High school students in the Dominican Republic are the most satisfied in the world

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Fifteen-year-old students in the Dominican Republic are more likely to say that they’re very satisfied with their lives than in any other country.

This finding is part of a study on student well-being conducted by the Organization for Economic Co-operation and Development and released today. The study asked 540,000 students across 72 countries to rate their lives on a sale of 0 to 10, where 0 was the worst possible life and 10 the best. The average was 7.3.

Overall, Latin American countries came out on top for student happiness. In Colombia, Costa Rica, Dominican Republic and Mexico, more than 1-in-2 students said that they are very happy with their lives. The same was true in Montenegro. Several East Asian countries featured at the low end of student happiness, with one in five students in Hong Kong, Korea, Macau, and Chinese Taipei reporting high levels of satisfaction.

The study found no relationship between the life satisfaction expressed by adolescents and the state of their country’s economy, in contrast to adults, who tend to report being more satisfied with life if they live in higher-income countries. One explanation for this is that the survey only included adolescents who were already enrolled in a school, therefore excluding the opinions of 15-year-olds who do not attend school and likely live in greater poverty.

Overall, students’ academic performance had little bearing on their satisfaction, the study found. In most countries, top-achieving and low-performing students reported similar levels of life satisfaction.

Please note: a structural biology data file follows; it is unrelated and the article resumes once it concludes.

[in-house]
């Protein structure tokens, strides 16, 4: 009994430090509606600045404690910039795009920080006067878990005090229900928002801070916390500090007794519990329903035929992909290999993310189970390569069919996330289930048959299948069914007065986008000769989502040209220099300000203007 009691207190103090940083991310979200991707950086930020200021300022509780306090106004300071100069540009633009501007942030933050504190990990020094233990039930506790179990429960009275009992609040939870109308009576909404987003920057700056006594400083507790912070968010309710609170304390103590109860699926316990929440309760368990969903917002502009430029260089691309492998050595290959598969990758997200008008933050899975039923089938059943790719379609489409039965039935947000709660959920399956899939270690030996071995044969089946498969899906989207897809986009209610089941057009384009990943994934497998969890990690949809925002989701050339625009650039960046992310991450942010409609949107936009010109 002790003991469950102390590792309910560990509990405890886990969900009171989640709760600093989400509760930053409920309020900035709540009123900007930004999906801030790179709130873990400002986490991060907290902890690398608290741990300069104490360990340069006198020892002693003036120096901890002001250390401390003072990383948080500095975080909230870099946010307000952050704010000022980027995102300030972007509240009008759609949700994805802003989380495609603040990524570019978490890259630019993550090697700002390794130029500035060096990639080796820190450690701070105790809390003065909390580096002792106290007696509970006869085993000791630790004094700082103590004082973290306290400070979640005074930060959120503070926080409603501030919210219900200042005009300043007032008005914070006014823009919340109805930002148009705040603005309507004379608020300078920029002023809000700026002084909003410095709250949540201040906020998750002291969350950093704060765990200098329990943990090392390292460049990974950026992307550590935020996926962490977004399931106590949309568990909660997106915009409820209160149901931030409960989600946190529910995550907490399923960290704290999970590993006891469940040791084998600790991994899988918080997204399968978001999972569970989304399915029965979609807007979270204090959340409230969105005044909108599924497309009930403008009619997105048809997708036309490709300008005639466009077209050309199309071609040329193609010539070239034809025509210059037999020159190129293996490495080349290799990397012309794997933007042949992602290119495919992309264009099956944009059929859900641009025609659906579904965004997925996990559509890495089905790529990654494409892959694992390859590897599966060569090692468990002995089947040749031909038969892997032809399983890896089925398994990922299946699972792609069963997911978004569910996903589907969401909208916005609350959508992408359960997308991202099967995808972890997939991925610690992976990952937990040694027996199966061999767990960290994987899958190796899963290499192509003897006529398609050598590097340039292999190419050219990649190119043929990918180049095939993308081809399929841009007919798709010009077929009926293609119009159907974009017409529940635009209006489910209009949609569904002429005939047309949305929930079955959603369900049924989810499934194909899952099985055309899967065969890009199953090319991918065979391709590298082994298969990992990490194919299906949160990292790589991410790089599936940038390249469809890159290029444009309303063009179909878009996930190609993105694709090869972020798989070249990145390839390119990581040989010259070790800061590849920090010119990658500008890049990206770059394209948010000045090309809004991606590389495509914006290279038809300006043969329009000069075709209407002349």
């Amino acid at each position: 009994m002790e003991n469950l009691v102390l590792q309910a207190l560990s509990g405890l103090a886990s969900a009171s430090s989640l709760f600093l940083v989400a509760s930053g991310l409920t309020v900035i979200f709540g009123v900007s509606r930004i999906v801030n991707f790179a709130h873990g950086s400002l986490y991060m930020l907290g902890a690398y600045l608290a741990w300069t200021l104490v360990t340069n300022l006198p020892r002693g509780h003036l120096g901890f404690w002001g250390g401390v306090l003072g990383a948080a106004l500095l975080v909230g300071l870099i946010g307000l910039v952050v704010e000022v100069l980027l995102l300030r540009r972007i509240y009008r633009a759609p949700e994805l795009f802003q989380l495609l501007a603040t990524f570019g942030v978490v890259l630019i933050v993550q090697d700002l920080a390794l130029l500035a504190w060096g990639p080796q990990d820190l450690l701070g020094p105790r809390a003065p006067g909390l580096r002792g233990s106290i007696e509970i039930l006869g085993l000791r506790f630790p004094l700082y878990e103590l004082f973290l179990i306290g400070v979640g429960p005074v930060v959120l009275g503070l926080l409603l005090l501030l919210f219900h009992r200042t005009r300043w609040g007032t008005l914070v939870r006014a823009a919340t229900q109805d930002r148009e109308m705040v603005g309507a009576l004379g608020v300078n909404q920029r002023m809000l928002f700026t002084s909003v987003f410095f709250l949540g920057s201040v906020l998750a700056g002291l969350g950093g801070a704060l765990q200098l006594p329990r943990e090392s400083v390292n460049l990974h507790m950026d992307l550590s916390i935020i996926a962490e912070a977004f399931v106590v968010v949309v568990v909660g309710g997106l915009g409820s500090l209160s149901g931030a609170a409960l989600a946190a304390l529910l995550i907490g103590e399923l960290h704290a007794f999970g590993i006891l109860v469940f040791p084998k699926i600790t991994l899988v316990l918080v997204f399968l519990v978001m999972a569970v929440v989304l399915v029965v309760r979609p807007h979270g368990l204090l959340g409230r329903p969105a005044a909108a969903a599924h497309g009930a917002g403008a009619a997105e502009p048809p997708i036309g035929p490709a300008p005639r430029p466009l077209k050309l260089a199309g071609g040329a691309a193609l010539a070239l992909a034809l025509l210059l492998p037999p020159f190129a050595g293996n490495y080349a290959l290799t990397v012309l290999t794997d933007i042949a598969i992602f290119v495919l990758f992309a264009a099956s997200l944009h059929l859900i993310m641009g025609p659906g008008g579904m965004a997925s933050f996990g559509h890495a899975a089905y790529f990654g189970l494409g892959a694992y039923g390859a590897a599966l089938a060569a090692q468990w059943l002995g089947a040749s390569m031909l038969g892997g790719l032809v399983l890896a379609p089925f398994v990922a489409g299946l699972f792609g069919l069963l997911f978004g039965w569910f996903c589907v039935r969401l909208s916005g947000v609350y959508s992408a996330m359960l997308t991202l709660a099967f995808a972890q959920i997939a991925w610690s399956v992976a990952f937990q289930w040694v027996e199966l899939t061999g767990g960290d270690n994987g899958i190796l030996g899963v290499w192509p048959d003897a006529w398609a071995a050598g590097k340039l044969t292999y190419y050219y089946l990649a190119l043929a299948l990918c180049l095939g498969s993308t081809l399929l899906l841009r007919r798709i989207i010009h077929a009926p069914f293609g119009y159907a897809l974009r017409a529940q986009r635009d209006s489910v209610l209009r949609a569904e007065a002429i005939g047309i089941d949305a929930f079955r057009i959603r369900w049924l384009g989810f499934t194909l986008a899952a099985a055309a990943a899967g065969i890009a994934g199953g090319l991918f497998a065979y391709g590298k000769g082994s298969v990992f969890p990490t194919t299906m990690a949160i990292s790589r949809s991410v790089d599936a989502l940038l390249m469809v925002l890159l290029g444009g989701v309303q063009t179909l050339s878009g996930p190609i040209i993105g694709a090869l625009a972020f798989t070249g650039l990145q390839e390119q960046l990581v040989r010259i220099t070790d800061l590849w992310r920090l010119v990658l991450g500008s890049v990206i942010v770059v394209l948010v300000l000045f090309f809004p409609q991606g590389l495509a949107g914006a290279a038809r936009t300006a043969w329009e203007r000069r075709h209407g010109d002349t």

But the study did find one correlation between grades and happiness. On average, students from countries that performed poorly in science tended to report higher life satisfaction than students from countries that tend to perform well in high school science. There are some exceptions to this: Students in Finland, Netherlands and Sweden report high satisfaction with their lives and also do well in the sciences, while students in Turkey score below average and report low satisfaction with life.

However, measuring a “life satisfaction” across different countries is complicated, as it is self-reported subjective evaluation of the quality of their lives.

One possible explanation for the difference betweens students’ satisfaction across countries is cultural differences in defining happiness and how to express it, notes the report. “In some cultures in might not be desirable to say that you are happy, while in others it might be highly desirable to say so.”

Here’s the full list:

Countries and economies ranked by percentage of happy students (self-reported):